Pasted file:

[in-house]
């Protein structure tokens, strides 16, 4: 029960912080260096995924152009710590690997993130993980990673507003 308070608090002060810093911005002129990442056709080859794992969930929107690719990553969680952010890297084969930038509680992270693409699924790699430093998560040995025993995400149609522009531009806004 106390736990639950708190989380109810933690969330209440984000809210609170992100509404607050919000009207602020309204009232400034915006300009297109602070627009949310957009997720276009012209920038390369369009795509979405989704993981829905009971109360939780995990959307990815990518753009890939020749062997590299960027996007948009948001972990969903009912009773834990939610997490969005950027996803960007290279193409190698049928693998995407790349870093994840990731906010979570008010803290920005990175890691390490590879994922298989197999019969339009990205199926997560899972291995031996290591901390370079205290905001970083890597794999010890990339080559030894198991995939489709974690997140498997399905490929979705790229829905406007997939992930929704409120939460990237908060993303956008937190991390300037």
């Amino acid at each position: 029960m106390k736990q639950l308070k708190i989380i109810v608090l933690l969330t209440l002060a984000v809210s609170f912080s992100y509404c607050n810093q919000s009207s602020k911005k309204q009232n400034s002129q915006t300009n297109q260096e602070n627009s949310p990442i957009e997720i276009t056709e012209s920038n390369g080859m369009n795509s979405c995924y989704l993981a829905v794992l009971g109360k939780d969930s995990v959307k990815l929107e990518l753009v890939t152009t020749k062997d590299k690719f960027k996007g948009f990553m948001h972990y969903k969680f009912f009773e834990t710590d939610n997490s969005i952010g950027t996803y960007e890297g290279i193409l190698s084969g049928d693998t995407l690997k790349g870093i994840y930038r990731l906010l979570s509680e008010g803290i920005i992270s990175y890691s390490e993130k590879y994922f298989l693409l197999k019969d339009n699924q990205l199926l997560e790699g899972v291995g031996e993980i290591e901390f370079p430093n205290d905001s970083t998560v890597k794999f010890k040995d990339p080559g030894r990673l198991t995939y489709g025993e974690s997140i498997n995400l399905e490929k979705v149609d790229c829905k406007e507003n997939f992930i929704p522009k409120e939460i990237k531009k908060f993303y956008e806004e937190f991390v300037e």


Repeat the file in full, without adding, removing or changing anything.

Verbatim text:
[in-house]
């Protein structure tokens, strides 16, 4: 029960912080260096995924152009710590690997993130993980990673507003 308070608090002060810093911005002129990442056709080859794992969930929107690719990553969680952010890297084969930038509680992270693409699924790699430093998560040995025993995400149609522009531009806004 106390736990639950708190989380109810933690969330209440984000809210609170992100509404607050919000009207602020309204009232400034915006300009297109602070627009949310957009997720276009012209920038390369369009795509979405989704993981829905009971109360939780995990959307990815990518753009890939020749062997590299960027996007948009948001972990969903009912009773834990939610997490969005950027996803960007290279193409190698049928693998995407790349870093994840990731906010979570008010803290920005990175890691390490590879994922298989197999019969339009990205199926997560899972291995031996290591901390370079205290905001970083890597794999010890990339080559030894198991995939489709974690997140498997399905490929979705790229829905406007997939992930929704409120939460990237908060993303956008937190991390300037």
């Amino acid at each position: 029960m106390k736990q639950l308070k708190i989380i109810v608090l933690l969330t209440l002060a984000v809210s609170f912080s992100y509404c607050n810093q919000s009207s602020k911005k309204q009232n400034s002129q915006t300009n297109q260096e602070n627009s949310p990442i957009e997720i276009t056709e012209s920038n390369g080859m369009n795509s979405c995924y989704l993981a829905v794992l009971g109360k939780d969930s995990v959307k990815l929107e990518l753009v890939t152009t020749k062997d590299k690719f960027k996007g948009f990553m948001h972990y969903k969680f009912f009773e834990t710590d939610n997490s969005i952010g950027t996803y960007e890297g290279i193409l190698s084969g049928d693998t995407l690997k790349g870093i994840y930038r990731l906010l979570s509680e008010g803290i920005i992270s990175y890691s390490e993130k590879y994922f298989l693409l197999k019969d339009n699924q990205l199926l997560e790699g899972v291995g031996e993980i290591e901390f370079p430093n205290d905001s970083t998560v890597k794999f010890k040995d990339p080559g030894r990673l198991t995939y489709g025993e974690s997140i498997n995400l399905e490929k979705v149609d790229c829905k406007e507003n997939f992930i929704p522009k409120e939460i990237k531009k908060f993303y956008e806004e937190f991390v300037e």